UofG hosts a BBC Radio 4 'first'

UofG hosts a BBC Radio 4 'first'

Issued: Tue, 14 Nov 2017 09:00:00 GMT

Students at UofG witnessed the first live broadcast of BBC Radio 4’s legendary In Our Time outside of London as it marked the beginning of its 20th series discussing the Picts on Thursday 9 November 2017 at the Memorial Chapel.

This was the first time veteran broadcaster and writer Melvyn Bragg had hosted the show outside of London and decided to invite a student-only audience at UofG due to the show’s growing popularity amongst younger listeners. 

Speaking to the audience ahead of the programme Bragg said: “This is the first time in the 20 years of doing this programme that we’ve been out of the studio. This is because we get an amazing response to In Our Time from people of your age.

“I talked to the Head of Radio 4 to say, ‘let’s make what we do more visible and see what happens.’ That’s why we are here today.”

He was joined by Katherine Forsyth, Alex Woolf and Gordon Noble – a trio of academics from Scottish universities, all specialising in the Picts.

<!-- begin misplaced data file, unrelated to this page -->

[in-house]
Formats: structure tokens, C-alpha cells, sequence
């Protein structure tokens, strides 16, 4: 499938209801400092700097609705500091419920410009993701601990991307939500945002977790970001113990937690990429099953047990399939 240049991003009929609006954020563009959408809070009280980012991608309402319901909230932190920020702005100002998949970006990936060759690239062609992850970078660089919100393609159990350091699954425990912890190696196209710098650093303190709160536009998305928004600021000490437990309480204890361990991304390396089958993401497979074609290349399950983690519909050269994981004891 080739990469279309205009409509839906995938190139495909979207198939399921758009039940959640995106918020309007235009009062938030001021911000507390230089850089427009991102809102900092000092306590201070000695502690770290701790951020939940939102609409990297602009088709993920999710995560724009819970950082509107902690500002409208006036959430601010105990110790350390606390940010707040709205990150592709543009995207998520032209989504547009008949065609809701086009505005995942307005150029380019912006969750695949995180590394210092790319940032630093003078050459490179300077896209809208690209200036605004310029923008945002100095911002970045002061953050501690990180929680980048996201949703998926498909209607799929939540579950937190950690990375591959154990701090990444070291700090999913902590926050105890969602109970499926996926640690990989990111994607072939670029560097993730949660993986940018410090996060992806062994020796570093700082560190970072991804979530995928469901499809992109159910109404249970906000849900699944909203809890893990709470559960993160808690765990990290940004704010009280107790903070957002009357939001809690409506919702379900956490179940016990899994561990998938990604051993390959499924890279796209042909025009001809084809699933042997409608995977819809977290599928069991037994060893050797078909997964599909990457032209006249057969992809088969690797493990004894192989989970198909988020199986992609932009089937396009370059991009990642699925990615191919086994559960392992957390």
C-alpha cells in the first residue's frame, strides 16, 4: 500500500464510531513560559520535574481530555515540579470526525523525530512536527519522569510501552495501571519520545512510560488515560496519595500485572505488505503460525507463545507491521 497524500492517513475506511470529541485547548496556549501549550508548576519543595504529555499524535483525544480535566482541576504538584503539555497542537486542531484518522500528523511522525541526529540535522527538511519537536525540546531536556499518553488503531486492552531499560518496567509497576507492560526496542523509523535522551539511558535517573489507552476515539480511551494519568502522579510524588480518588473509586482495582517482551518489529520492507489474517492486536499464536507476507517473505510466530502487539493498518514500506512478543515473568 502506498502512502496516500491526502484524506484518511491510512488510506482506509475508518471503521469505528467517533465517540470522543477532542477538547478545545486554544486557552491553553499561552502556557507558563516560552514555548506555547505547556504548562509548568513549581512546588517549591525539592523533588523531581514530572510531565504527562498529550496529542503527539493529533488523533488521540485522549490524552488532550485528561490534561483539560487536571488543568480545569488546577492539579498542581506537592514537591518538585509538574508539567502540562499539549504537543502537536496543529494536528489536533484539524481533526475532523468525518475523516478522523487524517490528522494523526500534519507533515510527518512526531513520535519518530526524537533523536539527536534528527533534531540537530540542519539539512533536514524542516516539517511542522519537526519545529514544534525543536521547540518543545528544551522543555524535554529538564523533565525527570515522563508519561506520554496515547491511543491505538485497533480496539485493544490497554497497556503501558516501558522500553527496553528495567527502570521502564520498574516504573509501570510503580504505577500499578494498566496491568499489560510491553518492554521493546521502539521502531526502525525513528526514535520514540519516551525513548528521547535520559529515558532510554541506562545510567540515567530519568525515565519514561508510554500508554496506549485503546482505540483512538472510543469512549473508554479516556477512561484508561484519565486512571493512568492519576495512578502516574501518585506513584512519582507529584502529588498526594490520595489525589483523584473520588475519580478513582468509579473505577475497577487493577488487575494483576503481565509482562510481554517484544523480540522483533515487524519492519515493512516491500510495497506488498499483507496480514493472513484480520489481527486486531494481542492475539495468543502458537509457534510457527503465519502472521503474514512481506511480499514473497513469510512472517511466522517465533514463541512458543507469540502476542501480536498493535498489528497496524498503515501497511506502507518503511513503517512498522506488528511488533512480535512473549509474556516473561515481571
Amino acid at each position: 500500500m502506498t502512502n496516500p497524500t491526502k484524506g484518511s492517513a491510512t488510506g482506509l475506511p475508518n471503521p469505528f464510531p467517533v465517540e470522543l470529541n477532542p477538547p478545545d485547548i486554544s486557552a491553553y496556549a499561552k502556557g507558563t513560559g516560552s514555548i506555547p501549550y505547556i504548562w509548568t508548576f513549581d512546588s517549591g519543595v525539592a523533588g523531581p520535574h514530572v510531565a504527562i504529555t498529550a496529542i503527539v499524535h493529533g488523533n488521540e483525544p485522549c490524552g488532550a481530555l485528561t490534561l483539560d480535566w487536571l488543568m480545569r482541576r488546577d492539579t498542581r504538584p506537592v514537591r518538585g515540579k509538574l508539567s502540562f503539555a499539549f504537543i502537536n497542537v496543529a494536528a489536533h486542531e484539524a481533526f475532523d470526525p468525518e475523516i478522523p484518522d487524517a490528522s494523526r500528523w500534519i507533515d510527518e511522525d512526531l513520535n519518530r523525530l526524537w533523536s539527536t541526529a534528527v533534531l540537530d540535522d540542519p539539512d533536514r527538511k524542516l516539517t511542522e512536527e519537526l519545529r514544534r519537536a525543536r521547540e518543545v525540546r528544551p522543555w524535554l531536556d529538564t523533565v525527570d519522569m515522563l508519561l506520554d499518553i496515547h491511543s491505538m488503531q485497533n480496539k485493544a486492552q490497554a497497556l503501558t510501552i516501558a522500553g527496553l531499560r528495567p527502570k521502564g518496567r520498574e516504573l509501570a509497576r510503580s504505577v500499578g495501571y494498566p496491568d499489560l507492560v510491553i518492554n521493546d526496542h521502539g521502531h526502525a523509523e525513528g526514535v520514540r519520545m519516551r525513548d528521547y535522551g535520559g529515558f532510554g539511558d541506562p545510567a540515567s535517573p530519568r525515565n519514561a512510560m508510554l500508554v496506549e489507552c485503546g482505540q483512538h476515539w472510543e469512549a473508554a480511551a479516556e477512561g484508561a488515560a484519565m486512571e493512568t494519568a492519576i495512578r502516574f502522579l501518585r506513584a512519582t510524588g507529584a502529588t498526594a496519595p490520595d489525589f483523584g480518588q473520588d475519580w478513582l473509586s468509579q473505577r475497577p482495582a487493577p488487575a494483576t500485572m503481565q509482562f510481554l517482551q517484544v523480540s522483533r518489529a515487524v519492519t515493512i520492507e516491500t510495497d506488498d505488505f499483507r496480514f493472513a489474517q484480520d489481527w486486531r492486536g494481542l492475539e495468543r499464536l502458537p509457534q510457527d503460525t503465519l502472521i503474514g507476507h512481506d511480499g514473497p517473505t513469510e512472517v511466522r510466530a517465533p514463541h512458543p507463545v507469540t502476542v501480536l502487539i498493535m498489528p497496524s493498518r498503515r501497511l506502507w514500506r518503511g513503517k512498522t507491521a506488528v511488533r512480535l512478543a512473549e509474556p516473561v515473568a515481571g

‌‌Veteran broadcaster Melvyn Bragg hosts BBC Radio 4's In Our Time at UofG's Memorial Chapel

An eager audience listened as the table of four delved into conversation on the myths surrounding Pictish culture and recent archaeological discoveries whilst appreciating Pictish art featured in the Chapel.

In Our Time airs weekly on BBC Radio 4 and attempts to answer the nation’s curiosities by way of a 45-minute conversation with scholars studying a huge variety of subject matter.

Since the inaugural episode in 1998, discussions have ranged from the theories behind Nuclear Fusion to the very notion of consciousness. The show now boasts a weekly audience of up to 2 million people.

Bragg said: “This is really just about giving people a particularly brilliant opportunity to learn about something different, something that gives them access to a group of extraordinarily engaging people who are focused entirely on one particular subject.

In Our Time has inclined people to look into the vast and unlimited expanse of knowledge that lies out there.”


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